Fivefold Blessing

My Beltane gift to you all is to share this blessing that I’ve been working with for the last few years. It is inspired by the Fivefold Kiss as described in the Farrars’ British traditional style of Wicca; I believe that saluting the body and the parts of self is a beautiful practice, but the Fivefold Kiss was an extremely intimate way of doing so. My Fivefold Blessing is somewhat less sexually charged, making it appropriate in a wider range of situations. I encourage you to try this as a way to ground and center, as a self-blessing on a daily basis, as preparation for ritual, and as a reassurance in difficult times.

The Fivefold Blessing

Blessed be thy feet which have walked thy path.

Blessed be thy body which is thy life.

Blessed be thy heart which is thy love.

Blessed be thy hands which do thy work.

Blessed be thy spirit which is one with all things.

When doing this with myself, I usually touch my feet, belly, heart, hands, and head for the respective parts of the body. Try varying the order as needed; if you want to ground, then salute spirit, hands, heart, body, feet. If you want to draw up energy, use the opposite order. If you want to work from your heart outward, try that, and see what happens!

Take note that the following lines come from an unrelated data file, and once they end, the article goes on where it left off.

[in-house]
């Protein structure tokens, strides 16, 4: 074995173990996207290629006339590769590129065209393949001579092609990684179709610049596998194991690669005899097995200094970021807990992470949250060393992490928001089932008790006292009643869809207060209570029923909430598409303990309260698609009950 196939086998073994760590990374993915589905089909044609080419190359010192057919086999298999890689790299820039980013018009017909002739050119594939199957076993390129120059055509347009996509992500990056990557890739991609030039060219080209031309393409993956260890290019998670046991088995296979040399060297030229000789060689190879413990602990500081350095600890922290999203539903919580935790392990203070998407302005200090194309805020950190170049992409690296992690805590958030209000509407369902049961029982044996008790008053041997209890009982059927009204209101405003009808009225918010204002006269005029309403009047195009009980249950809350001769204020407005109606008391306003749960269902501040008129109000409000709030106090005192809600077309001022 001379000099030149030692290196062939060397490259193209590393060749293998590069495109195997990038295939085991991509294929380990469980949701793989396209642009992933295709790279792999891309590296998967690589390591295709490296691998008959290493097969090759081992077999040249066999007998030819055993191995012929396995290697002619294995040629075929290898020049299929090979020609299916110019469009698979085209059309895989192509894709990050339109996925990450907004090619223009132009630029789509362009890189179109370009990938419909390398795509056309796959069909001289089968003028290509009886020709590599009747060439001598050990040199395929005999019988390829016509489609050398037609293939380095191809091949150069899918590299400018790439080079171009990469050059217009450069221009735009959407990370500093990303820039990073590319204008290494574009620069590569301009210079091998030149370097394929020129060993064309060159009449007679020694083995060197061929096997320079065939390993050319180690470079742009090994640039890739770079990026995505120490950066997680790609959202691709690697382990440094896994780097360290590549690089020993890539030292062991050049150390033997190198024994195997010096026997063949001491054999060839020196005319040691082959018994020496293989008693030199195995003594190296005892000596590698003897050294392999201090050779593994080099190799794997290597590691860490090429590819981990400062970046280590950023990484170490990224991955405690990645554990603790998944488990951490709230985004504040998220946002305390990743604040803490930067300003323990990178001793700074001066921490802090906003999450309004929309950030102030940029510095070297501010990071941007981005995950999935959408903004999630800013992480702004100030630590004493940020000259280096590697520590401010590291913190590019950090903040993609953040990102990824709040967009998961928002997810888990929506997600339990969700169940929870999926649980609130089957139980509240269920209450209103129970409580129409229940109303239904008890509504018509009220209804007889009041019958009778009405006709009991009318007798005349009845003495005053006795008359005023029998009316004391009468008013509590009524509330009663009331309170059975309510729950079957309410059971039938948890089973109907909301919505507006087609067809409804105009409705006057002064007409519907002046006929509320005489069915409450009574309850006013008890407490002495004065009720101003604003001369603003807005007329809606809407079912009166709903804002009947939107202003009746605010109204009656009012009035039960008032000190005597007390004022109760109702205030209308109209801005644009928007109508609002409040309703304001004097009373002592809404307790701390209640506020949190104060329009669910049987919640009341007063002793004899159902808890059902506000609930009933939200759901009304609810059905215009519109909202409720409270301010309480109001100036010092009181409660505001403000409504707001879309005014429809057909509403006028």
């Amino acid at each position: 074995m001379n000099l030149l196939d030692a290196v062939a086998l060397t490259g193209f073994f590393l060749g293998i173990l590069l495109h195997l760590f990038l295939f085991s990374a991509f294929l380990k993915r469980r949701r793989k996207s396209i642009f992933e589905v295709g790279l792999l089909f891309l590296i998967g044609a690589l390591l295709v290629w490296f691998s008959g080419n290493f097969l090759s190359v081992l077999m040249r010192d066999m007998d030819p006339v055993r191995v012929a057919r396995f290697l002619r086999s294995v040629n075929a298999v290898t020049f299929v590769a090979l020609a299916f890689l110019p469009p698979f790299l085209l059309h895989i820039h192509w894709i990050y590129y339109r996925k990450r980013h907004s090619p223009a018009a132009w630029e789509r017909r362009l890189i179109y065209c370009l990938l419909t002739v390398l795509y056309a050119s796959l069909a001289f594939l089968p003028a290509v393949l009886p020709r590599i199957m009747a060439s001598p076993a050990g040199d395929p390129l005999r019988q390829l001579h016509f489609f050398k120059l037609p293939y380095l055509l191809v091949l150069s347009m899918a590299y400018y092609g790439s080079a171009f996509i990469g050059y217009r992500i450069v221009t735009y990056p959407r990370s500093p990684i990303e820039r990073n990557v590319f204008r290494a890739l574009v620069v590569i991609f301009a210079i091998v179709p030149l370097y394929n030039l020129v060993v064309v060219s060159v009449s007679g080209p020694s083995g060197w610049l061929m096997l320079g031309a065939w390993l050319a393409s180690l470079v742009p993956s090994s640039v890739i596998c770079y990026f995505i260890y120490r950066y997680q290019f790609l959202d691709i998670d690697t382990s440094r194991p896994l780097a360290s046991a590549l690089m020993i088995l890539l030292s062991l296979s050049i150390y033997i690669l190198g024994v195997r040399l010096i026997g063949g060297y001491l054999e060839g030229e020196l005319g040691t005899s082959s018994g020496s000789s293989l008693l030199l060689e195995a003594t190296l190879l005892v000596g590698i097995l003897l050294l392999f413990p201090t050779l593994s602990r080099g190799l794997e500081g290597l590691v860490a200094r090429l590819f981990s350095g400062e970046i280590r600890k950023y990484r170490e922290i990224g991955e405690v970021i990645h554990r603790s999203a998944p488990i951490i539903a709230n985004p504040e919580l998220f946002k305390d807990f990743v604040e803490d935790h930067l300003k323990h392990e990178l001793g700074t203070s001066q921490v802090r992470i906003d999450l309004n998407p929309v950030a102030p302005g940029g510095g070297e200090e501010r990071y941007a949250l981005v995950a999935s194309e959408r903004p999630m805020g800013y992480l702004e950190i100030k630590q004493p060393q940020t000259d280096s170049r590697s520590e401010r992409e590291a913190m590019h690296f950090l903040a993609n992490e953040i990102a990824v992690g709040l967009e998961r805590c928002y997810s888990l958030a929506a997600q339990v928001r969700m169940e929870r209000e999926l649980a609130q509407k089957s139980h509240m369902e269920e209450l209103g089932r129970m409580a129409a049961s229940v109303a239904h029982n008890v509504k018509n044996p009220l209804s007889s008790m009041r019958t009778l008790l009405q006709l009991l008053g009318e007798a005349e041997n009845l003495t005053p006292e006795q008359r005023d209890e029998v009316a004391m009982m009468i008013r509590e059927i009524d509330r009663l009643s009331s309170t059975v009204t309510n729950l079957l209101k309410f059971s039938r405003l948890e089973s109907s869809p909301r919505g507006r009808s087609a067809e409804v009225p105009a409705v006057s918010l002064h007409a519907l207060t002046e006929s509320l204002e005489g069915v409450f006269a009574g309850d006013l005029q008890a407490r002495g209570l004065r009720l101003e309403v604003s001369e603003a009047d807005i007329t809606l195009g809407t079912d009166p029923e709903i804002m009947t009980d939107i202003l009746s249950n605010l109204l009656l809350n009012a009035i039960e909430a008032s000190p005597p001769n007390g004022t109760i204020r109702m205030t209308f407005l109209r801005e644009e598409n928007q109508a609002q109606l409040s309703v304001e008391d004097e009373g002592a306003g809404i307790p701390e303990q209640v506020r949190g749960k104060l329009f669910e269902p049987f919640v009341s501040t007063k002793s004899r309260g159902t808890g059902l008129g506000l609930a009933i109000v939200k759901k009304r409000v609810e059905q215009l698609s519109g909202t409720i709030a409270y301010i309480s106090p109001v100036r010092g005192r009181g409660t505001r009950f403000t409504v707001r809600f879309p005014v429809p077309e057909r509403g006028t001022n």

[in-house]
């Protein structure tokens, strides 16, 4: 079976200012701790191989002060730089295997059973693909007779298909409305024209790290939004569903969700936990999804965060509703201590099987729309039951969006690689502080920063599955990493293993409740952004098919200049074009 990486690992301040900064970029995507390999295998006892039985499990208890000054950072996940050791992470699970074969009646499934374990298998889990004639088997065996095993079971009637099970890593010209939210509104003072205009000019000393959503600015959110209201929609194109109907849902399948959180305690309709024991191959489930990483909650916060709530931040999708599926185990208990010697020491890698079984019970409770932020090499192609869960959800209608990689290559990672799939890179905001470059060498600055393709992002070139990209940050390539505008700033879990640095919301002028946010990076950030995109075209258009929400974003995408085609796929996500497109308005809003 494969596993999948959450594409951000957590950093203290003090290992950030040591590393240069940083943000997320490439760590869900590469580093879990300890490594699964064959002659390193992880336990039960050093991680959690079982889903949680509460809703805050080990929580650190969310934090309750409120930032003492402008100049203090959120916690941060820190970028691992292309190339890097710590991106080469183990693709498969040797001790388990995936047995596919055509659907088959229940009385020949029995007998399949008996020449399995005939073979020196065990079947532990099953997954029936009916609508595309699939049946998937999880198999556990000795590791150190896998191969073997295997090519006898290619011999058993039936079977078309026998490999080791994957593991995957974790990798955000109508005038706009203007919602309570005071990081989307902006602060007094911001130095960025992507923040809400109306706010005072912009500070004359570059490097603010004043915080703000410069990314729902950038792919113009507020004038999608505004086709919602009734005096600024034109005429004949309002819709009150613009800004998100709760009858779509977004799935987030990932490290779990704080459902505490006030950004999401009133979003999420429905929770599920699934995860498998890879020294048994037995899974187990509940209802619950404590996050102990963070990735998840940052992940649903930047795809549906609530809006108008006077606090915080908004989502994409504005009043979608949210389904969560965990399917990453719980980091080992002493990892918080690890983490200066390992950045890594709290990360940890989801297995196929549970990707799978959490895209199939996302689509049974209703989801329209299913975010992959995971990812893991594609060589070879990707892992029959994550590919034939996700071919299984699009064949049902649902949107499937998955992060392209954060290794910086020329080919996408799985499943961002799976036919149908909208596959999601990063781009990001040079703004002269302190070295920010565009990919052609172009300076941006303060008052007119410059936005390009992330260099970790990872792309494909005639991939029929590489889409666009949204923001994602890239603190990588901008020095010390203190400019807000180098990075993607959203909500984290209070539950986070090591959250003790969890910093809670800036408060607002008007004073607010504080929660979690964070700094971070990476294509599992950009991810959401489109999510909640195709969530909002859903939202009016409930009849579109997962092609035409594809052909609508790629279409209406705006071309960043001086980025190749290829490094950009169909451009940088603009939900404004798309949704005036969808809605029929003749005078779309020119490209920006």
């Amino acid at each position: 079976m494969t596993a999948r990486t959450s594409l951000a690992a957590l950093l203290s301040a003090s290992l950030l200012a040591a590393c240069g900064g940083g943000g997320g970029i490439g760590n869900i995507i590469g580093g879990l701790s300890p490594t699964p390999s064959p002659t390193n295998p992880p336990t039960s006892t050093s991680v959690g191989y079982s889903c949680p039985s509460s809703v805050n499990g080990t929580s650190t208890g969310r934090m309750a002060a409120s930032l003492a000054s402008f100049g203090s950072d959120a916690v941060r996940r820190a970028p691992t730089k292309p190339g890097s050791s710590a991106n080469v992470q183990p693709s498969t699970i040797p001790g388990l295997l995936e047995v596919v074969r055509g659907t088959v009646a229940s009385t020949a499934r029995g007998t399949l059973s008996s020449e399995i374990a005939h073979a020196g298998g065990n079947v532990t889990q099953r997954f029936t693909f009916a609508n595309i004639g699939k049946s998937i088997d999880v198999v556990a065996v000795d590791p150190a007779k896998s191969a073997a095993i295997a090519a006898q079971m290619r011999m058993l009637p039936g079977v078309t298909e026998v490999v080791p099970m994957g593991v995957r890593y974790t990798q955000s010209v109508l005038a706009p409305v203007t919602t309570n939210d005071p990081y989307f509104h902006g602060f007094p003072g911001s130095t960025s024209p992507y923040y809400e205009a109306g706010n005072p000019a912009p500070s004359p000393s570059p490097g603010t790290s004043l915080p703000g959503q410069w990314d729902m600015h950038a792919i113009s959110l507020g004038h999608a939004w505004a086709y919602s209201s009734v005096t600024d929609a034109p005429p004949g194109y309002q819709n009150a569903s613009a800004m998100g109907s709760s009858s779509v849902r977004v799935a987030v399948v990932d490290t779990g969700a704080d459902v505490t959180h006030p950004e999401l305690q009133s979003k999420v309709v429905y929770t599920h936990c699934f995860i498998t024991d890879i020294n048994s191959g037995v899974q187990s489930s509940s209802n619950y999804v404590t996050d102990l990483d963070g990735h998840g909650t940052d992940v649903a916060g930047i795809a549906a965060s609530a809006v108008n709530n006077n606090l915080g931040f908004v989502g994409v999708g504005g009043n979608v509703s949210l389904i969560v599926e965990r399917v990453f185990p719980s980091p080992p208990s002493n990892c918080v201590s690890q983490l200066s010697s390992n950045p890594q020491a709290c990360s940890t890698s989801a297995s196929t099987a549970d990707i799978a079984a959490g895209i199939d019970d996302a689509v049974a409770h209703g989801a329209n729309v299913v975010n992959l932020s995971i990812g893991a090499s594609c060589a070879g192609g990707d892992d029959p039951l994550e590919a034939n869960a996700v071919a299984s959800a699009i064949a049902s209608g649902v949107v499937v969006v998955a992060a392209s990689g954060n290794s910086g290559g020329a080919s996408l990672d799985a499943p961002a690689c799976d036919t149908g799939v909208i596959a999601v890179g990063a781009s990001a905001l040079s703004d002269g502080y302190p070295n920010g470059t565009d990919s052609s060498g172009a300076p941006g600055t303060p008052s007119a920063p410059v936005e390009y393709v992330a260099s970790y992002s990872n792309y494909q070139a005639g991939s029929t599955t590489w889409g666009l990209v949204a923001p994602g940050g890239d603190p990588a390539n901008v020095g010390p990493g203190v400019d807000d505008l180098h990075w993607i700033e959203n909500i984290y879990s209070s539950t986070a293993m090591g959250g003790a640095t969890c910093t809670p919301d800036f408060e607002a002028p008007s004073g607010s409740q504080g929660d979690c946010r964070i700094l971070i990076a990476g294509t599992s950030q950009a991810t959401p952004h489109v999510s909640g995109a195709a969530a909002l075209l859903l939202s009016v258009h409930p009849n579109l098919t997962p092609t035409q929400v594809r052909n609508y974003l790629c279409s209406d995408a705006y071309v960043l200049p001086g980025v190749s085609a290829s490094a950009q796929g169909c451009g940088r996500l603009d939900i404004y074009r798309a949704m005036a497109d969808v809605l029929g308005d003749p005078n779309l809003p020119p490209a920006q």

An herbal example – chamomile

Today I’m teaching my intro to herbs class at the Magical Druid, but for those of you who can’t be there in person, I thought I would demonstrate one small aspect of what I’m teaching today. (By the way, I also offer this as a correspondence course, for which I’m currently developing more material; if you’re interested, email me at literatahurley@gmail.com.)